Finance Transformation Leaders - On the Line and Off the Record
A global research study
Not every finance transformation (FT) initiative feels like a hurricane coming ashore, but plenty of them do. And for good reason. Major projects can challenge even the most experienced leaders, especially when the work is global or when there are other closely related initiatives underway at the same time.
Transformation can open the door to unanticipated projects that can multiply complexity fast. At the center of most projects stands a single person who is responsible for making it all happen.
“ It’s harder to rewire people than machines.”
- FT Lead interviewed as part of study for “Don’t quote me on this;
Finance transformation leaders–on the line and off the record” report
FT Leads have learned to make light of a serious reality: finance transformation is hard work—the toughest job you’ll ever love. Many of the challenges and obstacles faced by FT Leads can be negotiated much more easily with the right game plan—one built on the insights of those who have already been there, done that. “Don’t quote me on this; Finance transformation leaders–on the line and off the record,” reflects the insights from FT leads that have weathered the transformation storm.
Finance transformation leaders–on the line and off the record
- Sponsorship: how it really works
- When it comes to sponsorship, FT Leads should expect the best. And plan for the worst.
- The case for the business case
- Go as deep as you must, but no deeper. Focus on performance indicators your team can use to stay on track. Reforecast at major milestones.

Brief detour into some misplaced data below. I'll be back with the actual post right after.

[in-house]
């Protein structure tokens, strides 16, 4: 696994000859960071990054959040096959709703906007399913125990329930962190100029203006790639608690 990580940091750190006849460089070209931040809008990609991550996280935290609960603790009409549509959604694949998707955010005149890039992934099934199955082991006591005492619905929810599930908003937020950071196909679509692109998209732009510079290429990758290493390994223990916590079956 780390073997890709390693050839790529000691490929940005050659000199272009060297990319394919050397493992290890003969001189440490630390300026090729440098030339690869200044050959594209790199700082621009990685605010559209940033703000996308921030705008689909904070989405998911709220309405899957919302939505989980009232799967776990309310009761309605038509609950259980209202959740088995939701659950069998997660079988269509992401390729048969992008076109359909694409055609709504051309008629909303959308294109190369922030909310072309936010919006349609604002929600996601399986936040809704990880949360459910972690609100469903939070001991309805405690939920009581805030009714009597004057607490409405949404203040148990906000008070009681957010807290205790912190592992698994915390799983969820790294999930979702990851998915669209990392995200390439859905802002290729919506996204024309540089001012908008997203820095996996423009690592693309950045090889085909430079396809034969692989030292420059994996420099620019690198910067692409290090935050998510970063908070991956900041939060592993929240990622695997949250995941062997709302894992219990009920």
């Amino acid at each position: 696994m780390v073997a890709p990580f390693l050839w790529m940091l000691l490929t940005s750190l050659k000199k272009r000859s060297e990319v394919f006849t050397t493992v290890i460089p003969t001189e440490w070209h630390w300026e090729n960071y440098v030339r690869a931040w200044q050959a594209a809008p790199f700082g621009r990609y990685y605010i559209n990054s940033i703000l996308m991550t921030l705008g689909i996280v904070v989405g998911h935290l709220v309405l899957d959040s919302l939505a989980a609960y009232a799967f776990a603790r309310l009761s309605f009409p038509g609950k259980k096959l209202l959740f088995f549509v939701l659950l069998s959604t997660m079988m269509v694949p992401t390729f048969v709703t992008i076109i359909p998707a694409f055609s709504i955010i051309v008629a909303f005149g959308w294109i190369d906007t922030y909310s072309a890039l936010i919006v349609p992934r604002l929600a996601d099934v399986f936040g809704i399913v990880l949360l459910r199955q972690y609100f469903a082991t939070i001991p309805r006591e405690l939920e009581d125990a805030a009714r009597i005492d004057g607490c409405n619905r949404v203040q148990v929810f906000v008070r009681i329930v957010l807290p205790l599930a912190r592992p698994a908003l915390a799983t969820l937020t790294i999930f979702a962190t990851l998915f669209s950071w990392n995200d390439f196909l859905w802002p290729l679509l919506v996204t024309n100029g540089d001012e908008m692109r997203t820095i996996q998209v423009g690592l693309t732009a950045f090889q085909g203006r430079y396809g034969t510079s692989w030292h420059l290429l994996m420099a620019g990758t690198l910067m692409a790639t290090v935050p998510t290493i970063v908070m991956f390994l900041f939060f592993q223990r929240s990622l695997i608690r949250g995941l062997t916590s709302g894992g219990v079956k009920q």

- What it takes to lead
- Err on the side of experience, especially if the sponsor is relatively new to transformation. Company veterans may come up short in understanding the process. Yet no hired gun will know the ins and outs of your organization. Which is most important to you?
- Building the team
- Look for variety, not clones of the same skill set. Make a list of the full range of skills your team will need before starting the first interview. Because when the program environment changes—and it will—you’ll need a wide range of capabilities within close reach.
- Staged for success
- Add an extra layer to your project strategy: the promotion plan. And remember, it’s not just about major milestones. Even minor accomplishments could be of interest to certain internal audiences.
- It’s personal
- Get clear on personal boundaries you want to set before you’re in the thick of things. Good luck with that.
To read our full report, please download the attachment (PDF) at the bottom of this page, under Attachments.
Don’t quote me on this: Planning for the end
The FT team should be a collection of star players. That makes it even more important to plan for what will happen to them when they finish their FT tour of duty.
In our discussions, we saw a mix of approaches. Most had not done enough planning—and they knew it. “We had a way to review the amount of time each person was spending on the project and at what point it made sense to put them back into other activities,” said one FT Lead. “But we had no specific plan for what opportunities they would return to.”
That’s a big blind spot, since FT projects usually engage a team of top talent. These are people who are often exhilarated by the increased responsibility that came with the project, and are at risk of leaving when the ride eventually ends.